If Churchill was obsessed with FDR, Adolf Hitler was obsessed with Churchill. In Larson’s accurate rendition of the Hitler-Churchill enmity, the Fuhrer did not want to go to war with England at first. He wanted to negotiate a deal that would be somewhat satisfactory to Churchill to end England’s adversarial role toward Germany so he could concentrate on lebensraum, living space is the east against Russia. When Churchill refused to comply, Hitler unleashed the German Luftwaffe led by Hermann Goring against England to knock them out of the war. At times a cartoonish, despicable, and insidious figure, Goring did all he could to raze English cities like Coventry to create the terror that would force the English people to remove Churchill and replace him with a more pliable figure. Hitler and Goring could never quite comprehend why Churchill refused to give up based on the physical and psychological damage they inflicted on the English people. Larson provides a fascinating aside to Goring’s terror bombing of civilians in his ravenous pursuit of cultural artifacts anywhere he could steal them. With Churchill’s obstinacy remaining constant, Rudolf Hess, Hitler’s Deputy Fuhrer hatches a plan to achieve peace with England. Larson does his best to break down the myths of Hess’ attempted flight to Scotland to try and negotiate England’s exit from the war delving into the latest material available.
Larson is successful in explaining Churchill’s historical significance as he describes his speeches and physical appearance throughout London and other areas refusing to kowtow to Nazi bullying and bombing. He demonstrated “a striking trait: his knack for making people feel loftier, stronger, and above all, more courageous.…he gave forth a confidence and invincible will that called out everything that was brave and strong,” as his voice became a reassuring wellspring of hope and resolve. Churchill was an expert at mass psychology, and he knew just how to hearten his downtrodden people and lead them to ultimate victory, even as so many people lived in shelters that were crumbling or pursuing an existence in the London Underground.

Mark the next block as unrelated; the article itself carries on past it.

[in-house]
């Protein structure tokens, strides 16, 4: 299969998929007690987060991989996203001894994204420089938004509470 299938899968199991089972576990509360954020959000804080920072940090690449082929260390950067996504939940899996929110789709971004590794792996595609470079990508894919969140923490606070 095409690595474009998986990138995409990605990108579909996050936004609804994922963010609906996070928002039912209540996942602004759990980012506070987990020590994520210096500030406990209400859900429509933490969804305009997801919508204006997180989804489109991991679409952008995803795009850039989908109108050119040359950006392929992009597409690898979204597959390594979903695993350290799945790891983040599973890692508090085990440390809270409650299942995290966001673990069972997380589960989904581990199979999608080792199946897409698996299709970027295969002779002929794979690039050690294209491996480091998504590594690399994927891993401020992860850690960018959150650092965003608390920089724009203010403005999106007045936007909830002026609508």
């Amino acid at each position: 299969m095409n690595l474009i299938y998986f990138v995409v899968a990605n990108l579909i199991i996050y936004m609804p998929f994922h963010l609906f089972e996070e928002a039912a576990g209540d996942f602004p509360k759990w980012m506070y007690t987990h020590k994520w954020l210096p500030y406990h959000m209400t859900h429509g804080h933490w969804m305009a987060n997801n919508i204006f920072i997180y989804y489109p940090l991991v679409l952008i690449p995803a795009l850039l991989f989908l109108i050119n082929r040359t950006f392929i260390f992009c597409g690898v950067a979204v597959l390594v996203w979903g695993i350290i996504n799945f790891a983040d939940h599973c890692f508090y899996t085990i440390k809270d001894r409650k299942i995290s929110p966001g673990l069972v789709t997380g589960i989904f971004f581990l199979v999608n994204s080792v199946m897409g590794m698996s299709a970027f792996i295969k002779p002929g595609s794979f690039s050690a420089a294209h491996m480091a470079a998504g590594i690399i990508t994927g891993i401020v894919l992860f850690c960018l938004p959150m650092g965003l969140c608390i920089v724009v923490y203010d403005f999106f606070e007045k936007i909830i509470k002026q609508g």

(Hermann Goring, Head of the Luftwaffe)
Larson is successful in reaching his stated goal of “hunting for stories that often get left out of the massive biographies of Churchill, either because there’s no time to tell them or because they seem too frivolous.” Larson writes with verve and the character formation of a novelist. He seems to leave no rock unturned in seeking out the intimate lives of his characters so they can provide a feel for what England is experiencing between May 1940 and 1941. He find’s vignettes that are a treasure. For example, Churchill constantly critiques the writing of his Cabinet and military figures correcting grammar and demanding brevity. Deeply personal aspects garner Larson’s attention exemplified by his comments on Churchill and Clementine’s life in the bedroom, which was separate and as far as intimate relations, it took place only upon an invitation from Clementine!
As with any historical monograph there are always suggestions for improvement. According to Gerard DeGroot in his February 28, 2020 review in the Washington Post in Larson’s case it may be fair to argue that Churchill is given too much credit for saving England when English factories and workers produced the Spitfires and Hurricanes that consistently outperformed their German counterparts. Further British workers, male and female were much better mobilized than in Germany. In addition, the idea that England acted alone is an overstatement when the Scots, Welsh and Northern Irish contributed greatly as did members of the vast empire including Canadians, Australians, Indians and South Africans who all did their part. One also cannot forget the 145 Polish pilots who fought in the Battle of Britain, in addition to the 88 Czech, and 30 pilots from Belgium. One must also not forget that other parts of the United Kingdom were also bombed – cities like Glasgow, Cardiff, Belfast were also severely damaged. Churchill needs to share the limelight a bit more than Larson offers.
Though Larson has not written the definitive account of Churchill’s first year as Prime Minister he has written an evocative description of what life was like for the English people during the period. One cannot go wrong hunkering down with Larson’s narrative particularly at a time of extreme crisis and discomfort. I was scheduled to hear Larson at the Music Hall in Portsmouth, New Hampshire at the end of March, however due to the pandemic it was cancelled. I fervently hope it can be rescheduled.